Pantry Challenge 2007 Update: Gettin’ By

DSCN0862.JPGI wasn’t sure how often to post updates, but here is #1. It’s been six days since we began Pantry Challenge 2007, an effort to go as long as we can eating from the food we currently have in our pantry, fridge, and freezer.

The first night (Wednesday), we made vegetable omelettes with cheese, which were great. Definitely hit the spot.

Thursday night we had a couple over for Mexican Casserole (ground chicken, beans, tortillas, cheese, and spices), a few games of nerts, and a movie. Our friends, who knew about PC07, brought over extra salad just so they could leave us with some for later in the week. Our friends are so nice.

Friday, Chrissy was home studying during the day, so she made French Toast for lunch. That night, we made a homemade pizza for us and some of our other friends, who also brought over a little extra food to leave with us. That night, we also baked some oatmeal raisin cookies (most of which we ate that evening … but we did send some home with our friends).

We slept really late on Saturday, so lunch was breakfast. That evening, we had a meeting, at which we ate pizza. Free is always good.

Sunday lunch, we ate a couple of frozen burritos and some more of the leftover Mexican Casserole that evening. Our friends (the same ones from Friday) came over to watch the Pats-Colts game with us, but we vomited dinner up when we saw the Pats blow the game in the 4th quarter… (kidding)

Today, I brought the last of the casserole for lunch at work, while Chrissy ate oatmeal and a clementine. We splurged for a romantic dinner at a local Italian restaurant tonight, which was well worth it. (we even got some surprise accumulating snow on our walk home!)

Breakfasts this week have been frozen bagels, Trader Joes’ granola (the Vanilla Almond and Maple Pecan flavors are all gone … boo hoo), or Clif energy bars at work.

DSCN0861.JPGSummary: We still seem to be in pretty good shape. We’re out of sugar and almost out of cheese, however, which could prove to be fatal. We’re fresh out of fresh fruits and veggies, which might give my wife a coronary. I think we’ll be OK on breakfasts once the granola’s gone, as we have an endless supply of Quick Oats. Chrissy said she has really enjoyed not going to the store during this time. We both have consciously eaten less, which has been a good thing. We’ve also been surprised at the way two of our closest couples friends have been concerned about us, bringing over extra food and even offering to buy us stuff we need (we haven’t accepted any huge quantities of food, for the record). All in all, though, we’ve been pretty surprised at how far the food in our pantry has gone thus far. As for the future, we actually have a freezer-full of meat, leftovers from tonight’s dinner, and canned foods out the wazoo (note: I’m trying to bring back the term, “out the wazoo”). Chrissy’s Prediction: “If I can get over not having fresh fruit and vegetables, we might go longer than shorter. But I might have to break down and buy fresh fruit and veggies.” My Prediction: “All the way, baby.”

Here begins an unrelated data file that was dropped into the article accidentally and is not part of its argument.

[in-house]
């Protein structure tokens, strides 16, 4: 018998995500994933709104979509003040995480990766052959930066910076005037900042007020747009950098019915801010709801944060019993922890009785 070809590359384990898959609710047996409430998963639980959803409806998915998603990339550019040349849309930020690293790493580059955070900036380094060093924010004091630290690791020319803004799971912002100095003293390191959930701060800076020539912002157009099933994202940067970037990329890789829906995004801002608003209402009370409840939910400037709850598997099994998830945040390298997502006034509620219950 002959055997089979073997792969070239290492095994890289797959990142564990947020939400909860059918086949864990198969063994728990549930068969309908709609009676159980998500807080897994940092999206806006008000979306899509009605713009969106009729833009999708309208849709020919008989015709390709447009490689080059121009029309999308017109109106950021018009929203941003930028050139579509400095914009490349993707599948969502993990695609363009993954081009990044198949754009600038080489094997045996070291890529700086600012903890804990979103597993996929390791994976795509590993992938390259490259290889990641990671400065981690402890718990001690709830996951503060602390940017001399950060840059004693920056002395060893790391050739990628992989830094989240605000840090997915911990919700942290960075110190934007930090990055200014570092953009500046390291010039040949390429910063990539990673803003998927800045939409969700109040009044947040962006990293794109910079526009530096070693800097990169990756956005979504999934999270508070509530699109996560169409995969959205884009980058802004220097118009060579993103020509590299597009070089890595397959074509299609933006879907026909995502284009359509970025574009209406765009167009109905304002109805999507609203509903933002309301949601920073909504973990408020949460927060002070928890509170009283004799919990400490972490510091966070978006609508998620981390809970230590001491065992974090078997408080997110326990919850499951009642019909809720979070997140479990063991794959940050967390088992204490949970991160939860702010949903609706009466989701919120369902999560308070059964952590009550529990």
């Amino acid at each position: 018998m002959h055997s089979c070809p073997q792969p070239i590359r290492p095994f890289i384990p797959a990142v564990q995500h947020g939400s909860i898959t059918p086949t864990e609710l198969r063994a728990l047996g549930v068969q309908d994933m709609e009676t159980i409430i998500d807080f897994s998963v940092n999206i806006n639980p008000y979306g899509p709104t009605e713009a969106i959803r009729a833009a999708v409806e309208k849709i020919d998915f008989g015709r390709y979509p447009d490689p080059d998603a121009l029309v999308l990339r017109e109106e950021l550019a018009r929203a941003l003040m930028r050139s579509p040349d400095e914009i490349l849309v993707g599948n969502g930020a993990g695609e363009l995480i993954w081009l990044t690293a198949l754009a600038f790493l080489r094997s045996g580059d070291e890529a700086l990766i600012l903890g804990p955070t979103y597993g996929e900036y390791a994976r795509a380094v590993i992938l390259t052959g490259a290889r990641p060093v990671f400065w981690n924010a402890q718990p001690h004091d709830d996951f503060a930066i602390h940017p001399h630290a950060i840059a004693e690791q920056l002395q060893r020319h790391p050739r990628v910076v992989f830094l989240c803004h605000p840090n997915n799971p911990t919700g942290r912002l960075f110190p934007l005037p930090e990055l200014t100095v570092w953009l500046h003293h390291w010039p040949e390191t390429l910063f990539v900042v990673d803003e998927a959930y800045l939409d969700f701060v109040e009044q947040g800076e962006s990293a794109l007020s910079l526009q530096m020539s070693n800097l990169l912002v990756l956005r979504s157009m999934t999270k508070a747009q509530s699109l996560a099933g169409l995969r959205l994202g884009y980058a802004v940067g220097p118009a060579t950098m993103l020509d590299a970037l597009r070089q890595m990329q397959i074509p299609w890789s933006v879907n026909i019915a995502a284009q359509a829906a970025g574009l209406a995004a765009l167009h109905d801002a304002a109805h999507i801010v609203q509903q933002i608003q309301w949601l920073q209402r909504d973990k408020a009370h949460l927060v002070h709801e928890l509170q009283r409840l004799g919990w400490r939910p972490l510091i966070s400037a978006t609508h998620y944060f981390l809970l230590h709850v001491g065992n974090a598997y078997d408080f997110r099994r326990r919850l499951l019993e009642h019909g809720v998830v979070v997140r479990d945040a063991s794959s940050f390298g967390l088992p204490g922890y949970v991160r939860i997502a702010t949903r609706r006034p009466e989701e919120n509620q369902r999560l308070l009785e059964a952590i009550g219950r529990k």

Weekend Movie Wrap-Up

Mission Impossible 3: Completely over-the-top. Plenty of unrealistic action and stunts. Decent plotline. Tom Cruise is still nuts.

The New World (2006, Colin Farrell): John Smith and friends arrive in America, flex on the natives who lived here already, almost die of starvation, form a weak alliance with the natives… OK, that’s the plotline of the first 20 minutes of the movie. The remaining 2 hours is John Smith and Pocahontas looking longingly into each other’s eyes with piano music in the background. Snorefest. I’m sure someone has seen some artistic value that I didn’t see, but the title of this film should have been, “Don’t Waste Your Time: Rent the Disney Movie.”

30 Days: Season 1: In 2004, Morgan Spurlock ate nothing but McDonald’s for 30 days in making the smash-hit documentary Super Size Me. He applied the same principle to his show, 30 Days, which is brilliant and inspiring. The premise is putting normal people into foreign situations for 30 days. Our favorite episode was when Morgan and his fiancé lived on minimum wage jobs for a month, struggling daily just to “get by” and accumulating a thousand or so dollars in debt in just 30 days (from hospital bills … they had no health insurance). Very convicting episode about the reality for millions of working poor in America. We also liked the episode that transformed a conservative Christian into a Muslim for 30 days, experiencing the stereotypes, the religious devotion, and the family commitment of Islam, while experiencing a dramatic personal shift. Great show.

An Inconvenient Truth: A Global Warning: A few months ago, I got an e-mail from a good friend who wanted to hear my reflections on Al Gore’s 2006 documentary about global warning. He wrote, “I’m still spinning a bit. Honestly, I believe this is the, or one of the major issues that will make or break the credibility of the American church (if making it credible could ever be done in our day). Depending on how we respond, I believe it could be the major blindspot of our generation that will seem ludicrous to generations after us, just as racism/segregation was the blindspot just a few generations ago that now seems so absurd and obviously unjust.” After seeing the film, I have to agree with my friend. This is a legitimate issue. And whether or not humans are causing global warming or not (I happen to believe we are), shouldn’t we still live in ways that leave a smaller eco-footprint on our world? It’s been nice to see several prominent conservative Evangelical leaders (including Ted Haggard, before his scandal) speak out for the environment in recent years. We need more, though.


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